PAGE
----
The US will not use nuclear weapons
against non-nuclear states that comply with the nuclear
non-proliferation treaty, even if it is attacked with biological or
chemical weapons, Barack Obama is expected to announce today.
the US president is expected to stop short of declaring that the US
would never be the first to launch a nuclear attack, as many arms
control advocates had recommended.
Obama will describe the
purpose of weapons as "primarily" or "fundamentally" to deter or
respond to a nuclear attack. But even as he limits the conditions for a
nuclear strike, the president will make an exception for states such as
Iran and North Korea, which have violated or renounced the NPT.
In an interview with the New York Times,
before today's unveiling of the new US nuclear strategy, Obama
described his policy as part of a broader effort to achieve a world
free of nuclear weapons.
Obama can expect an onslaught from
conservatives who believe that such an approach undermines US national
security. At the other end of the spectrum, liberals will be
disappointed that he stops short of renouncing the first-strike option
"We are going to want to make sure that we can
continue to move towards less emphasis on nuclear weapons," Obama told
the New York Times, "while making sure that our conventional weapons
capability is an effective deterrent in all but the most extreme
There are five declared nuclear states: the US, Britain, France, Russia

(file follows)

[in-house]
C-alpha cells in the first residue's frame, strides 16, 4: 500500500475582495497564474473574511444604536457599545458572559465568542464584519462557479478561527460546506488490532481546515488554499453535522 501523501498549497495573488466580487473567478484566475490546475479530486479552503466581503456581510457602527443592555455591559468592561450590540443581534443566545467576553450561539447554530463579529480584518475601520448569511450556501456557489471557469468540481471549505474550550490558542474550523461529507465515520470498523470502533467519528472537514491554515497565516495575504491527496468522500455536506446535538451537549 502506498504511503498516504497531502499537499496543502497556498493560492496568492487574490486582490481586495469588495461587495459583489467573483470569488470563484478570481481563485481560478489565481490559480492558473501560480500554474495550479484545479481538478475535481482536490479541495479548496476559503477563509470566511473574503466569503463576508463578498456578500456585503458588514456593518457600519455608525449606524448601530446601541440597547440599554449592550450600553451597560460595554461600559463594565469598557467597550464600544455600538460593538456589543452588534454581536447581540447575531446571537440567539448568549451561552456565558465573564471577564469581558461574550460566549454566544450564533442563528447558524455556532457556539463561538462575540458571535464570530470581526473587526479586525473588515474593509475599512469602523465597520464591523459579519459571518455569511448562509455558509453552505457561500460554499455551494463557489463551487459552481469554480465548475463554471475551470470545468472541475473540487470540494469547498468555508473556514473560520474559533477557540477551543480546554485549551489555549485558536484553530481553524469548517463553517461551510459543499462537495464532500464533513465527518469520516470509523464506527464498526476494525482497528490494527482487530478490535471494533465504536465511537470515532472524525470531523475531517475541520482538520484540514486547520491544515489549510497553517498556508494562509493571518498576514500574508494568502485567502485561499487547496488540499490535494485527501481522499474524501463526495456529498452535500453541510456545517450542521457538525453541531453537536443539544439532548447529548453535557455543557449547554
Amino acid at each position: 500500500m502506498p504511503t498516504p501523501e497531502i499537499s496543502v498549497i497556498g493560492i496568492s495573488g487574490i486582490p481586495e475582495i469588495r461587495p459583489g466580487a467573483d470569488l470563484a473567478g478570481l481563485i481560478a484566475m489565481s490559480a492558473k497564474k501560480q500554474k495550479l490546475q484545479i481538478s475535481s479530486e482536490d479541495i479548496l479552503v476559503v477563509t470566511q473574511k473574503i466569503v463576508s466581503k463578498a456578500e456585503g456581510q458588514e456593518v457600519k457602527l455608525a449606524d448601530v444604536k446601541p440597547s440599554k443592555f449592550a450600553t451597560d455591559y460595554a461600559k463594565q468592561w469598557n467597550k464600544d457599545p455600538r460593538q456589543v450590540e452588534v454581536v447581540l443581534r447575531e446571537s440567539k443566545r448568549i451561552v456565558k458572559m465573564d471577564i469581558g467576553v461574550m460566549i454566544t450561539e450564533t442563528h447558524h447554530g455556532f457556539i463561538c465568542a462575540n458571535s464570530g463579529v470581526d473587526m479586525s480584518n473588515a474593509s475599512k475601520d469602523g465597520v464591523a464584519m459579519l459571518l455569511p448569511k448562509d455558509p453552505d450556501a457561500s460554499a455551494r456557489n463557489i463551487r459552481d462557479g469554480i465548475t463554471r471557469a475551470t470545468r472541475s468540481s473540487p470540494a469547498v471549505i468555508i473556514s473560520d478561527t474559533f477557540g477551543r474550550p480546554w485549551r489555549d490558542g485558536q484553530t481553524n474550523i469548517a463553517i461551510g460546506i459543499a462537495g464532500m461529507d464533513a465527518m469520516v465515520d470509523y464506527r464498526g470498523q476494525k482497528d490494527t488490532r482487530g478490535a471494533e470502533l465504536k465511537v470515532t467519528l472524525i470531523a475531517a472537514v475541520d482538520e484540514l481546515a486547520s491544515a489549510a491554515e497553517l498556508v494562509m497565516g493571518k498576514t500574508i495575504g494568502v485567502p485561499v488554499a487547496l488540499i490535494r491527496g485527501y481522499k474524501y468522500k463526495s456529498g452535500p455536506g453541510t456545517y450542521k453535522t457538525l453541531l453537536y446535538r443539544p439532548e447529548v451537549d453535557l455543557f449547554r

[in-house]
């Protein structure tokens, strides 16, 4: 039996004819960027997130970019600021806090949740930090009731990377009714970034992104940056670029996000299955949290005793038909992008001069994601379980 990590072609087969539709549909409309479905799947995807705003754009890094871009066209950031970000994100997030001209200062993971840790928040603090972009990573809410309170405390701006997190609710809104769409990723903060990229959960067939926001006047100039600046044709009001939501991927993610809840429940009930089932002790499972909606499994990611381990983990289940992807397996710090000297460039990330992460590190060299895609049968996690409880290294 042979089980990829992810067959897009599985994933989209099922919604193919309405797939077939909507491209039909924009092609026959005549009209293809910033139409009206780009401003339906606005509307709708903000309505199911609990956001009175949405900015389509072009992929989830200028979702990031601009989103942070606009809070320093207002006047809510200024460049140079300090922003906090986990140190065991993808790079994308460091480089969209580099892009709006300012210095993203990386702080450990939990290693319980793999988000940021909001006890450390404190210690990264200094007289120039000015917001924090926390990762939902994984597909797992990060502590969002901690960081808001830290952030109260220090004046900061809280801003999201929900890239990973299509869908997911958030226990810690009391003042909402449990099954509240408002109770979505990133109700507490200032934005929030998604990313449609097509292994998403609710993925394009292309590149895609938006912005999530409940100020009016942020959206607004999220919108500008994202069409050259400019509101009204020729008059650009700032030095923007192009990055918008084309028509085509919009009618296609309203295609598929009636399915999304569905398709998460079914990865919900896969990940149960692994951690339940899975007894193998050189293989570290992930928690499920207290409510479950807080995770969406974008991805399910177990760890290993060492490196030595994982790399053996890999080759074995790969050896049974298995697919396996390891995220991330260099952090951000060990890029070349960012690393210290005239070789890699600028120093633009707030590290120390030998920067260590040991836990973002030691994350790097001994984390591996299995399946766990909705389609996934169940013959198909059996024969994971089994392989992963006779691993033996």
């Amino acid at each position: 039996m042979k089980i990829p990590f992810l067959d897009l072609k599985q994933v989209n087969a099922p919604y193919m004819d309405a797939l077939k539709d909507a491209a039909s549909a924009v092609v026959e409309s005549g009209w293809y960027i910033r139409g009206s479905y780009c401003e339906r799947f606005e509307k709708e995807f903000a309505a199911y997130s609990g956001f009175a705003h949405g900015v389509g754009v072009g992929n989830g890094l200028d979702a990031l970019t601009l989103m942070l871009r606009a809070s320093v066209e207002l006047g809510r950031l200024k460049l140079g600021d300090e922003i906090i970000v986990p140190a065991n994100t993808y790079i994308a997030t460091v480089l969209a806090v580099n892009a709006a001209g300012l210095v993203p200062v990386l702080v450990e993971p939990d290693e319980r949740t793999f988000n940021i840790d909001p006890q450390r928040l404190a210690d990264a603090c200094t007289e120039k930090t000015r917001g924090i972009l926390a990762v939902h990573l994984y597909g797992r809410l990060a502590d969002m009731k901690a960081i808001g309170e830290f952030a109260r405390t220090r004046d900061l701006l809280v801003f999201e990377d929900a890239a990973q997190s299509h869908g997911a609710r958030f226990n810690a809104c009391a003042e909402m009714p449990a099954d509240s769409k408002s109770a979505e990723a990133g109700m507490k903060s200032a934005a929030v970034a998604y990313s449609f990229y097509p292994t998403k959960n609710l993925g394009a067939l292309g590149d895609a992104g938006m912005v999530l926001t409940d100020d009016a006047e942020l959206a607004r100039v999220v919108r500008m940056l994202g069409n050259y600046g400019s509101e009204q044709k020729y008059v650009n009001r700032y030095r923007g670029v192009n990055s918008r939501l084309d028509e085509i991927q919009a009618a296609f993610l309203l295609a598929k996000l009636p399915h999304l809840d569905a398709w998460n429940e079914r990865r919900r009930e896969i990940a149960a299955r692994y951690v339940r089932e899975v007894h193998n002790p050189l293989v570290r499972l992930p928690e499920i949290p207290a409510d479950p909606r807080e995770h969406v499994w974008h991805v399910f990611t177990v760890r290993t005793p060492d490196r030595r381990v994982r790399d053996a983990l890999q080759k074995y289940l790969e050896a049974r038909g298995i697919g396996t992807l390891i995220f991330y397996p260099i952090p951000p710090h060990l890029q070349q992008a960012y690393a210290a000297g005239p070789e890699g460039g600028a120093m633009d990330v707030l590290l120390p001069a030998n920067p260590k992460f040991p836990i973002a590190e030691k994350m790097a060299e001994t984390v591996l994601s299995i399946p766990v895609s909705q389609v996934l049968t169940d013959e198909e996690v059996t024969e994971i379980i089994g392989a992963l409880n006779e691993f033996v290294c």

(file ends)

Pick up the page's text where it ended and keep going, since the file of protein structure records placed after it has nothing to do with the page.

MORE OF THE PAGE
and China. Three states with nuclear weapons have refused to sign the
NPT – India, Pakistan and Israel – and North Korea renounced the treaty
Iran remains a signatory, but the UN security council
has repeatedly found it in violation of its obligations, because it has
hidden nuclear plants and refused to answer questions about allegations
that it was working on a warhead.
The new strategy, known as the
nuclear posture review, comes amid a flurry of nuclear diplomacy. Obama
plans to fly to Prague to sign a new arms control agreement with Russia
on Thursday to slash nuclear arsenals by a third. The following week, he will host 47 world leaders in Washington for a summit meeting on nuclear security.
new strategy marks a break with the Bush administration's more hawkish
policy set out in its 2002 review, threatening the use of nuclear
weapons to pre-empt or respond to chemical or biological attack, even
from non-nuclear countries.
Those threats, Obama said, could be
deterred with "a series of graded options" – a combination of old and
newly -designed conventional weapons. In another departure from his
predecessor, Obama will commit the US to no new atomic arms
development, US officials said.
The US will, however, increase
investment in upgrading its weapons infrastructure, which one White
House official said would "facilitate further nuclear reductions".
line with an in-depth review of US nuclear weapons policy, the
administration also hopes to persuade Russia to agree to open talks on
mutual cuts in nuclear arsenals that go beyond the Strategic Arms
Reduction Treaty (Start) treaty to be signed in Prague.
House hopes to overcome Russia's expressed reluctance to move beyond
Start, signed at the end of the cold war in 1991 and which expired in
December, especially if it means cutting Moscow's arsenal of tactical,
or short-range nuclear arms. Russia considers these so-called theatre
nuclear weapons vital to its defence strategy and an important
bargaining chip on security issues.
"We are going to pursue
opportunities for further reductions in our nuclear posture, working in
tandem with Russia but also working in tandem with Nato as a whole," Obama told the New York Times.
An early test will be the estimated 200 tactical nuclear weapons
– considered largely obsolete – the US still has stationed in western
Europe. Russia has called for their removal, but Obama said he wanted
to consult his Nato allies before such a commitment.